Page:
On April 17, 1746, Jacobite and British troops met on a boggy moor in Culloden, near Inverness. Despite an impressive 'Highland Charge' against bayonets and muskets, the Jacobites suffered heavy casualties. The Battle of Culloden became the last formal act of the Jacobite Uprising. Many Jacobites were imprisoned and executed, though Charles Stuart escaped to the Isle of Skye, then on to France where he spent the remainder of his life as an exile. 

Following the Battle of Culloden, the British government introduced ruthless measures to prevent such a Rising happening again. Twelve kilometres from Culloden, the ultimate defence against further Jacobite unrest was established. Fort George, named after King George II (1727–60) was designed as the main garrison fortress in the Scottish Highlands. Designer, Lieutenant-General William Skinner, mapped out a complex of ramparts and massive bastions, ditches and firing steps. The defences were heavily concentrated on the landward side of the promontory, from where an anticipated Jacobite assault would come. The remaining seaward sides were protected by long stretches of rampart and smaller bastions.

Aerial view of Fort George,
Photograph of photograph in exhibit at the Fort
Fort George, is the mightiest artillery fortification in Britain, if not Europe. Positioned strategically on a promontory jutting into the Moray Firth, Fort George was intended as an impregnable army base – designed on a monumental scale using sophisticated defence standards. It took 20 years to complete, and, if built today, would cost nearly £1 billion. Within almost a mile of boundary walls was accommodation for a governor, officers, artillery detachment, and a 1600-strong infantry garrison. It also housed a magazine for 2,500 gunpowder barrels, ordnance and provision stores, a brewhouse, and chapel.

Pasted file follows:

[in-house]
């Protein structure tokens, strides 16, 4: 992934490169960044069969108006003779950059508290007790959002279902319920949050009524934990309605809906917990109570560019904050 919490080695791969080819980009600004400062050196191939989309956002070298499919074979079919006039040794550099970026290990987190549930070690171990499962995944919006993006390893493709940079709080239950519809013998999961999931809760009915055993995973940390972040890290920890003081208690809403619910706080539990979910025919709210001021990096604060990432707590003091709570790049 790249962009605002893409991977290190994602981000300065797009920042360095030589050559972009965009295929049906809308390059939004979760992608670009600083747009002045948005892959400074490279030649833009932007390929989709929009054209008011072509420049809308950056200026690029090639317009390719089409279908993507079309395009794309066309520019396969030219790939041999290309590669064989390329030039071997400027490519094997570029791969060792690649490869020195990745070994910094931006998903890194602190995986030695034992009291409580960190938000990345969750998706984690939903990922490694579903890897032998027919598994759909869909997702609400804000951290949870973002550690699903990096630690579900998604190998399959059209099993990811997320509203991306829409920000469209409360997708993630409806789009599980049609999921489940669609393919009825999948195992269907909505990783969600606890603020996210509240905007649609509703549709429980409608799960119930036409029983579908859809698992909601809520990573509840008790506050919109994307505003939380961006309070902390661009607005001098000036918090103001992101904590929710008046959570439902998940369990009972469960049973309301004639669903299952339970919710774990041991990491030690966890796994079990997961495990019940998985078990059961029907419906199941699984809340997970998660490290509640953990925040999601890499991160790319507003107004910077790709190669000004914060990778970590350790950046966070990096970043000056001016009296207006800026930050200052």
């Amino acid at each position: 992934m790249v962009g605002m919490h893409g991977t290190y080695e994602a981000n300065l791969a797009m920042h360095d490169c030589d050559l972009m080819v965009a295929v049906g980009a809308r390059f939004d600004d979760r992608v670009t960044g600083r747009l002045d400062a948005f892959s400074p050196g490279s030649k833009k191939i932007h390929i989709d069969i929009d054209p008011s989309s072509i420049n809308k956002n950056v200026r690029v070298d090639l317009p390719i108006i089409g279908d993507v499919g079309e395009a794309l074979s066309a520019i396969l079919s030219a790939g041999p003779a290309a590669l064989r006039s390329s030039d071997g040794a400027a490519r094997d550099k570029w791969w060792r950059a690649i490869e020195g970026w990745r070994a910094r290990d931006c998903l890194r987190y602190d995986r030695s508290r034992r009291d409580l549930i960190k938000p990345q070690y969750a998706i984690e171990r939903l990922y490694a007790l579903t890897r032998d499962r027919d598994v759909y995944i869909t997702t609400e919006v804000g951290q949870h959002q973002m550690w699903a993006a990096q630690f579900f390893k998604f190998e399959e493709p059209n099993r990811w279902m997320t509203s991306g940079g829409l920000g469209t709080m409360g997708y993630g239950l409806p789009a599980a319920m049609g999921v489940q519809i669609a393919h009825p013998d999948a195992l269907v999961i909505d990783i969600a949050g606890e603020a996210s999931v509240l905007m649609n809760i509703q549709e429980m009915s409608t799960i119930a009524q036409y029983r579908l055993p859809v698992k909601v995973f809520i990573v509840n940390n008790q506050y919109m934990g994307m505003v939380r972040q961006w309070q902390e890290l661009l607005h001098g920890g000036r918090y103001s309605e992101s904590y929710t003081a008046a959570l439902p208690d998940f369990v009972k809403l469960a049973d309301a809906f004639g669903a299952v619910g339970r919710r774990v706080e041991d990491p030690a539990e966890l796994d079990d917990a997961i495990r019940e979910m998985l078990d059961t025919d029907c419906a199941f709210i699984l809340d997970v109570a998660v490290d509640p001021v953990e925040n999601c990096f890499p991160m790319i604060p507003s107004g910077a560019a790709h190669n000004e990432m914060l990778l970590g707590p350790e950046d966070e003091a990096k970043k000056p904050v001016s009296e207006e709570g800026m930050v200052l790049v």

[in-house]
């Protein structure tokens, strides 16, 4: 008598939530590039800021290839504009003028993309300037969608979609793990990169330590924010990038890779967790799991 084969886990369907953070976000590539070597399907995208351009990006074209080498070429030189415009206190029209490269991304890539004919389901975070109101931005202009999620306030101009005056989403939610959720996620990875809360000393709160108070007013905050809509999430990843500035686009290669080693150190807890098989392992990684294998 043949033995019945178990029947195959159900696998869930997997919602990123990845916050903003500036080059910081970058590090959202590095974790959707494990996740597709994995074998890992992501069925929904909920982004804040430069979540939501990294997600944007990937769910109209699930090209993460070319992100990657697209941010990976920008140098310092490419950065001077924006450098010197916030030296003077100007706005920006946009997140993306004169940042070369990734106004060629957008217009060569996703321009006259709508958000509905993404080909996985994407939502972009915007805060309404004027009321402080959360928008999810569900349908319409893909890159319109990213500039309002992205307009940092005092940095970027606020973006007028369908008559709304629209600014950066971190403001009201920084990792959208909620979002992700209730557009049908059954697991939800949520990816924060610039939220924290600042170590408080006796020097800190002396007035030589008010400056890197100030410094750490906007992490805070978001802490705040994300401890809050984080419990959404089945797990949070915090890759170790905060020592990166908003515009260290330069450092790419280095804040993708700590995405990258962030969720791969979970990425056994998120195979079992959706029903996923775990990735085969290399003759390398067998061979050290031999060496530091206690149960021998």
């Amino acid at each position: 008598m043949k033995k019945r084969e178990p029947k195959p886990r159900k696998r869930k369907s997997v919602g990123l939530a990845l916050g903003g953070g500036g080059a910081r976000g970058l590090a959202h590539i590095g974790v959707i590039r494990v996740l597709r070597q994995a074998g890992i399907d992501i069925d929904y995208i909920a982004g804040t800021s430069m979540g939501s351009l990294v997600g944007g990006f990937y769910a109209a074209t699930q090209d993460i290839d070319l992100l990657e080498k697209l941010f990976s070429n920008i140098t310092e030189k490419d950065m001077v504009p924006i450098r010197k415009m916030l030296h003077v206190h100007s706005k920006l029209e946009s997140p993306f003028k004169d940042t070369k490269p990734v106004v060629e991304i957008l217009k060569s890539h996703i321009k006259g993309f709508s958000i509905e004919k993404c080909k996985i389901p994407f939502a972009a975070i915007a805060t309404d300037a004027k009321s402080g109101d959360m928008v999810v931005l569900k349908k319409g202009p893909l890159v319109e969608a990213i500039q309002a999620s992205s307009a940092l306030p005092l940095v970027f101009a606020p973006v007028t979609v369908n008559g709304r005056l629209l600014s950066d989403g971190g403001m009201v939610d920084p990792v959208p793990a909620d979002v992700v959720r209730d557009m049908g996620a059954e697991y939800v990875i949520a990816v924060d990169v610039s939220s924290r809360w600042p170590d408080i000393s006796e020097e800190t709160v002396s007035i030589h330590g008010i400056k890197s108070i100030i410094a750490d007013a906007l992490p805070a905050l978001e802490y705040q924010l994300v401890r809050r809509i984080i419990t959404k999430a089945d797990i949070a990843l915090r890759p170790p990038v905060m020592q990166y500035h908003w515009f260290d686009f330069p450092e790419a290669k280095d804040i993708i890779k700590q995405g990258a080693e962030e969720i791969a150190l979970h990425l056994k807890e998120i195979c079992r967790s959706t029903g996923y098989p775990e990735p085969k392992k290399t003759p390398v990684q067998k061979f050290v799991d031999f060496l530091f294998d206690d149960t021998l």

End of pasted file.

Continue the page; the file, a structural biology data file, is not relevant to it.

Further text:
(Thanks to Historic Scotland for the above figures. If you want to know more, visit their website)

Later in the 18th century, after the Jacobite threat had evaporated, the Fort became a recruiting base and training camp for the rapidly expanding British Army. It seems to me that Fort George was somewhat of an over-reaction, an expensive show of power by the British Monarchy to any lingering rebellious elements in Scotland. It is perhaps a little disappointing that such an imposing fortress has not seen any conflict, nor had any attack launched against it. It rather feels like it deserves a chance to show off its impregnability!

Fort George is still a working army base today, so it added a touch of excitement to see soldiers walking around the complex. There is a munitions museum on site, and it was crazy to see so many guns on display, and see things like bayonets up close! We also enjoyed wandering around the vast complex, and looking at the canons out on the outer walls. In summer, you can often see dolphins swimming in the Firth, but it was bitterly cold when we visited - there was a light dusting of snow the previous day - and the dolphins were off holidaying in the Mediterranean.